He can be reasonably confident of something like four winners coming his way, especially given the fact that multiple Festival winner Altior is in his armoury. When he can rack up any more than that remains to be seen and will be largely based on luck rather than judgement at this stage. That being said, four winners is nothing to be sniffed at and when he managed that many in 2019 it was his best Festival performance since 2013.
Of the 31 winners that he’s managed over the past ten years, 23 of them have cone in Grade 1 races. During the same period he’s had no Grade 2 winners and only one of his 20 entrants in those events has finished in the places. If you’re going to be betting on Henderson’s horses, therefore, it probably makes sense to have a look to see which of them are in the higher class of races.
In the previous four Festivals, Paul Nicholls has only managed six winners. It’s unlikely, therefore, that he’s going to be challenging Willie Mullins for the top trainer award any time soon. He only had one winner last year, which was the same as he managed in 2017, with two coming in each of the other Cheltenham Festivals during that time. He’s seen horses that he trained win 19 times over the past decade.
Of those 19 wins, 11 of them have come courtesy of his hurdlers. When you consider that he went into the 2019 Festival with a record of zero wins from 32 attempts in non-handicap novice chase events, it suggests a man who knows where his strengths lie. He’s recorded six handicap hurdle winners, so that’s worth remembering when you’re considering placing a wager on one of his horses this week.
Another thing to think about when you’re looking at horses trained by Paul Nicholls is that 12 of his 19 winners came within the first two places in the final race that they ran in ahead of the Festival. He’s a trainer that knows how to ride the positivity of good form, which is always good to know for punters that like to do a bit of research ahead of the main event. Next Destination did just that and should run in the National Hunt Challenge Cup.
Henry de Bromhead
Six winners of the previous four Festivals means that Henry de Bromhead can’t be ignored in terms of a trainer to look out for. Those wins took his total number of Cheltenham Festival victories to nine, meaning that he’s unlikely to be challenging Willie Mullins any time soon but is at least heading in the right direction. At least one winner during each of the past four years also suggests a man not overawed by the occasion. His hopes will also be bolstered by taking on board the big favourite in the Marsh Novices’ Chase, Envoi Allen, who moved to his stable at the last minute following the ban on Gordon Elliott, which you can read about further up this page.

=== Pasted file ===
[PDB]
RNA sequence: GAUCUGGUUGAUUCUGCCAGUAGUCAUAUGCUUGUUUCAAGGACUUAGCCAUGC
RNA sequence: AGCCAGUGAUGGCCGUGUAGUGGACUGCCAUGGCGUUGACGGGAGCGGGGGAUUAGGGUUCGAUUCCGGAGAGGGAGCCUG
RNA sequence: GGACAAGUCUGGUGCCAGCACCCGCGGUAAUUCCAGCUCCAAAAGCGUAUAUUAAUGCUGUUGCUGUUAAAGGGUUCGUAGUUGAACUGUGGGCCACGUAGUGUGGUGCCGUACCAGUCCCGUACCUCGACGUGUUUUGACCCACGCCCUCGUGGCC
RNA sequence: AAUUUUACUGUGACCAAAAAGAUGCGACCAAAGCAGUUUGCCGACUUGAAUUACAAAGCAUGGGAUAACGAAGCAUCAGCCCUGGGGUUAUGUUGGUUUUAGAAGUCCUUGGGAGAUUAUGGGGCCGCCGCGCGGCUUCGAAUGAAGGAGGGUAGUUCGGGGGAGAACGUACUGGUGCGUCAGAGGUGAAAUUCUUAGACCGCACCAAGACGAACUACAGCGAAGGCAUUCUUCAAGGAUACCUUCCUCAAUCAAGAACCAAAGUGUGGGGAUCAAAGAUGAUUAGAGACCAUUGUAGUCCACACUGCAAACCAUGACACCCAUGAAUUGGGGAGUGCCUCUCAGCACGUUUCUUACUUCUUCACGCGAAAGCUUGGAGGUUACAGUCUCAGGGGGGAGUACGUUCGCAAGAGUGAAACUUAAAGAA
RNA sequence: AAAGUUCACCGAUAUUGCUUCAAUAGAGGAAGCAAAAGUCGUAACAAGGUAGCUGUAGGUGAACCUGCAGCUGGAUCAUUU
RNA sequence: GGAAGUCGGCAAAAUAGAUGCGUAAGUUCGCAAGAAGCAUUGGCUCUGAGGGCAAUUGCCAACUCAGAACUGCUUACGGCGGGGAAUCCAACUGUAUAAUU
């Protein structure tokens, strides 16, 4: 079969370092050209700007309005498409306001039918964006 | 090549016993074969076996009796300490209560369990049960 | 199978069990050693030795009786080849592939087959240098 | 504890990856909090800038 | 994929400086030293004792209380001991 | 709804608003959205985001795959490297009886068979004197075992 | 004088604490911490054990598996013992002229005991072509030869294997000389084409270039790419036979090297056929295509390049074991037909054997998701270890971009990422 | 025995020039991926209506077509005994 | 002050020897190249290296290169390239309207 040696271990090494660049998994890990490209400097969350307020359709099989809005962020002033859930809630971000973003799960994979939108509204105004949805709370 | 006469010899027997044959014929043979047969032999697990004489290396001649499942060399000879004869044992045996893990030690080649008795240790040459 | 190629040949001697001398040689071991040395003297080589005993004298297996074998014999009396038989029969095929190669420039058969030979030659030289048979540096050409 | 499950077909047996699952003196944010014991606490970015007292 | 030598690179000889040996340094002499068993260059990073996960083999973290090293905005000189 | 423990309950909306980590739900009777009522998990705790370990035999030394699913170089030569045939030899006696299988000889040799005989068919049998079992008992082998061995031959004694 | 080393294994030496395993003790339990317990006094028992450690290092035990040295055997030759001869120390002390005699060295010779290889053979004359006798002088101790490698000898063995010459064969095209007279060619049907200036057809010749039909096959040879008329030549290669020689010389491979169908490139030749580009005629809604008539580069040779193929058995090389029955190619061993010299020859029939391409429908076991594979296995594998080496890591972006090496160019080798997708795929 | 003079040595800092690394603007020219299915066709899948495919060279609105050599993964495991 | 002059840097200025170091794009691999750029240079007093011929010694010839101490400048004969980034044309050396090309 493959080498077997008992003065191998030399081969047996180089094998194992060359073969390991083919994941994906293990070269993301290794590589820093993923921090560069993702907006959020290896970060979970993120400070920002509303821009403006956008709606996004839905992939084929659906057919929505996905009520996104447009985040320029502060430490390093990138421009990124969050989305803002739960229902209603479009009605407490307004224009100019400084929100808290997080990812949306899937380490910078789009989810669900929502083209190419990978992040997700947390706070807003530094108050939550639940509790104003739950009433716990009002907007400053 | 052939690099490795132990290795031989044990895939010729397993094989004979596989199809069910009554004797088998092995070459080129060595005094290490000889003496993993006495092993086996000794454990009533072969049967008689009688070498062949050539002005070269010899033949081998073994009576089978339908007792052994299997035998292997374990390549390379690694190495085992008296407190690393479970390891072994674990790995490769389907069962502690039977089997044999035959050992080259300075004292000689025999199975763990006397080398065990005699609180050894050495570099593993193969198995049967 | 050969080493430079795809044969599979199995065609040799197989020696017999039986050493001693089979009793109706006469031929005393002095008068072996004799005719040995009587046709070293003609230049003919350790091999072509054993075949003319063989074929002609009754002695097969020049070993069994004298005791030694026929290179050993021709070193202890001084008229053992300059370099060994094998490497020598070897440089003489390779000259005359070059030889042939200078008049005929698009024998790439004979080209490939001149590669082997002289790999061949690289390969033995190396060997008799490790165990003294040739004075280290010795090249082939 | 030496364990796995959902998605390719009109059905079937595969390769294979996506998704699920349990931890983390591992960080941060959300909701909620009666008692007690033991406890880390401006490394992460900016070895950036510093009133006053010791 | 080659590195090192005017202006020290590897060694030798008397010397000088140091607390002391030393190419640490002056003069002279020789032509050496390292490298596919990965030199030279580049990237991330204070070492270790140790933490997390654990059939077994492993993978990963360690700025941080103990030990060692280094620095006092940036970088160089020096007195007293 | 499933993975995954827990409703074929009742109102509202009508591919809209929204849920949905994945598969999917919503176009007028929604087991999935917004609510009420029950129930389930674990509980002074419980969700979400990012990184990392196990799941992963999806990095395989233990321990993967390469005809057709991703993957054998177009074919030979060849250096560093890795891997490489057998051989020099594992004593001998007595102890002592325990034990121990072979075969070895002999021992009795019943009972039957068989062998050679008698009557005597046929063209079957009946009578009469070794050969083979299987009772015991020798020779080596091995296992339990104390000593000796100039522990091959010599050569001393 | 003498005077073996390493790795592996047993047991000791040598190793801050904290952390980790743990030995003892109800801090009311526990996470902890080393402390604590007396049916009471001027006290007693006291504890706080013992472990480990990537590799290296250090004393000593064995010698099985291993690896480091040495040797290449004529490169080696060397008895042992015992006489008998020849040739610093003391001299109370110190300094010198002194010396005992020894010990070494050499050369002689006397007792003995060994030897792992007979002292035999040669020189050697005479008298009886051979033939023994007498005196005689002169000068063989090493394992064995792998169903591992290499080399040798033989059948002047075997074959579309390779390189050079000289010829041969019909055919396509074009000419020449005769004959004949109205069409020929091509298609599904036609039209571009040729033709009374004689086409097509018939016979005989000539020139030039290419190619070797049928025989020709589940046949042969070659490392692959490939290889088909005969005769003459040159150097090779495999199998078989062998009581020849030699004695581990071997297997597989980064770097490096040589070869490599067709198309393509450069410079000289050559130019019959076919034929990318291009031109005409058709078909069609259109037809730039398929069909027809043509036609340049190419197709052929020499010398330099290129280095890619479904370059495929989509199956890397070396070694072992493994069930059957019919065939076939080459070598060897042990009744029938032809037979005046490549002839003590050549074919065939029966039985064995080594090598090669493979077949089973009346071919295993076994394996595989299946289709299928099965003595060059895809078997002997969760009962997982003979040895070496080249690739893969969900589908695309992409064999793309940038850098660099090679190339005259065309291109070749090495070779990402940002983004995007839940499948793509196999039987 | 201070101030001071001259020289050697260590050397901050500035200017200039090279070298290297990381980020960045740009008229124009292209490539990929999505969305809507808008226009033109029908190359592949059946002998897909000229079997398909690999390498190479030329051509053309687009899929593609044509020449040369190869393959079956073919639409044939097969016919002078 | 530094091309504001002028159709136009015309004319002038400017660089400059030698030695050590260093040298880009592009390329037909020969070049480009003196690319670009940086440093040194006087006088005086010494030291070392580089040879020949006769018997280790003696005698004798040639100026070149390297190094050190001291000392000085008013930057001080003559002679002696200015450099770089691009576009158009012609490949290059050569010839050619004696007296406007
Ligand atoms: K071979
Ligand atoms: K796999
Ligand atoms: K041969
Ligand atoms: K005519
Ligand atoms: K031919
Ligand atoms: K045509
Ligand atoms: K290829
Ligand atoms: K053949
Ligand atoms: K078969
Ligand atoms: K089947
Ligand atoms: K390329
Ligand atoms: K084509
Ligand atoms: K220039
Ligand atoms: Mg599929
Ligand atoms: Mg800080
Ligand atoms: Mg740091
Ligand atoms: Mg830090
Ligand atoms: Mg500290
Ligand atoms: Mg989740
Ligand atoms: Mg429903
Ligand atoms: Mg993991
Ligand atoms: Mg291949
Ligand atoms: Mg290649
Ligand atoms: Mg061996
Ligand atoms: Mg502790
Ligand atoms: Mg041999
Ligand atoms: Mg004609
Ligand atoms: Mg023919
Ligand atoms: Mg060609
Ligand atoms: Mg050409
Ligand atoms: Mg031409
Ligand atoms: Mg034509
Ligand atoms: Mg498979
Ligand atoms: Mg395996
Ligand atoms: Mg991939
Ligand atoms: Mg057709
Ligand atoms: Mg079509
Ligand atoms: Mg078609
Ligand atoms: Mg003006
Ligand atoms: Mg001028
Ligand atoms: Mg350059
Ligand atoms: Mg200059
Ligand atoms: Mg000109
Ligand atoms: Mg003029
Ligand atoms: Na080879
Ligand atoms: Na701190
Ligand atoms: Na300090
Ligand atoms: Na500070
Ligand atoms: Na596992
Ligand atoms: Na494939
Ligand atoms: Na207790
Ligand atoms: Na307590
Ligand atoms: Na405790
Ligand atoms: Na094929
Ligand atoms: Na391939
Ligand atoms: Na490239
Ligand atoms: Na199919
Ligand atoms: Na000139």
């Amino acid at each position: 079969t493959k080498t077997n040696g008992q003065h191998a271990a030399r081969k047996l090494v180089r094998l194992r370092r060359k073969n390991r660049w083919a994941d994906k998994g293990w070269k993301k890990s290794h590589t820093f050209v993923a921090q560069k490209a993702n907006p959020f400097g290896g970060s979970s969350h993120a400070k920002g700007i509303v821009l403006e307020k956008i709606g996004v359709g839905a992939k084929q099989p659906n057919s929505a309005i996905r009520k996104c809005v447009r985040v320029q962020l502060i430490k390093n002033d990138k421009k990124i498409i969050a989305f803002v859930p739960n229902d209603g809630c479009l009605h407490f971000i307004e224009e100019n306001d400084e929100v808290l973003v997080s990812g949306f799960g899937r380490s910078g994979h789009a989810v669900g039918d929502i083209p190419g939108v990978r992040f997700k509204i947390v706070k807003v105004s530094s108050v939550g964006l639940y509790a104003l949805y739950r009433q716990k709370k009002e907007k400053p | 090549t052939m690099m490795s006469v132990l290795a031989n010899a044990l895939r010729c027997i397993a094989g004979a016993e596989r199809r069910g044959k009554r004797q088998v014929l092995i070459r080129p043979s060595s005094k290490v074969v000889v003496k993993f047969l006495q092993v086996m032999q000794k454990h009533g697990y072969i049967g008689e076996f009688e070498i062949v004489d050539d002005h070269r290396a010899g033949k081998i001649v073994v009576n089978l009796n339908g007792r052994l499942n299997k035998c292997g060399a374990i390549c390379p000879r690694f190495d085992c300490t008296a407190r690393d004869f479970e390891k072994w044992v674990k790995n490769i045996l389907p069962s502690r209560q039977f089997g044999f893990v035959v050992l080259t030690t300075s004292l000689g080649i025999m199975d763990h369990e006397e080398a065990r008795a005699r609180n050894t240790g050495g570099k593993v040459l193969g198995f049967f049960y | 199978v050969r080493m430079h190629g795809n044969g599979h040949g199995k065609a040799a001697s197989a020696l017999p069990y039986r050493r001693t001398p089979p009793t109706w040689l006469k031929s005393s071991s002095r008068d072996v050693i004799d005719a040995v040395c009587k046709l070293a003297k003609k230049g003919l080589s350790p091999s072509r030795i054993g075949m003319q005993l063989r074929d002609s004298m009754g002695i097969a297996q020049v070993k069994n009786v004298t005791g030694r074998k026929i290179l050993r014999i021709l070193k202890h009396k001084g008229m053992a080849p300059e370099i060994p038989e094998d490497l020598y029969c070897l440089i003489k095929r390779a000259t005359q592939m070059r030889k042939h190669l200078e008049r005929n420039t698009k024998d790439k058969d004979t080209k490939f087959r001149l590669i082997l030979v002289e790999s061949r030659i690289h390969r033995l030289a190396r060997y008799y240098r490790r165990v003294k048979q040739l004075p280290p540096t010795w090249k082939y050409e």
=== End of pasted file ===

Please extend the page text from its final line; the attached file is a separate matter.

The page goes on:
Seven of his nine total wins at the Festival have been in Grade 1 events, so it’s not as if he’s only there to soak up the lesser-thought of races. He’ll almost certainly send Honeysuckle and Put The Kettle on back to Prestbury Park after their wins for him last time out, so they’ll be the ones to watch as far as de Bromhead is concerned. Minella Indo is also one of the horses to look out for as far as the Gold Cup is concerned.
If none of those horses provide him with a win then it’s likely to come from A Plus Tard, who could yet join his stablemate in the Gold Cup or else be put forward for the Ryanair Chase. The Cheveley Park Stud horse came third in the Ryanair at the last time of asking, but won the Savills Chase at Leopardstown in December and so comes into this year’s Festival in a confident mood.
Kim Bailey is, to many, something of a blast from the past in terms of trainers. She notched up a Grade 1 win when Master Oats won the Gold Cup for her in 1995, promising a bight future, but didn’t win another top-level jump racing event until First Flow won the Clarence House Chase at the end of February. That she has once again notched up a Grade 1 win means that she’ll be feeling confident at exactly the right time.
First Flow will be entered into the Champion Chase for Bailey, meaning that an Each-Way bet wouldn’t be the worst decision you could make on that front. At the same time, Imperial Aura is likely to ask questions of the leaders when the Ryanair Chase comes around, having won the Novice Handicap Chase here back in 2020. She’s not a trainer that’s likely to push the big guns, but she’s definitely one to keep an eye on.
Happygolucky has experience of winning at Cheltenham thanks to a previous victory in the National Hunt Chase, whilst the same thing can be said of Vinndication in the Ultima Handicap Chase. Bailey would need a lot of things to fall her way in order to see as many as four winners standing in the winner’s enclosure for her, but stranger things have happened and this promises to be a very strange Festival year indeed.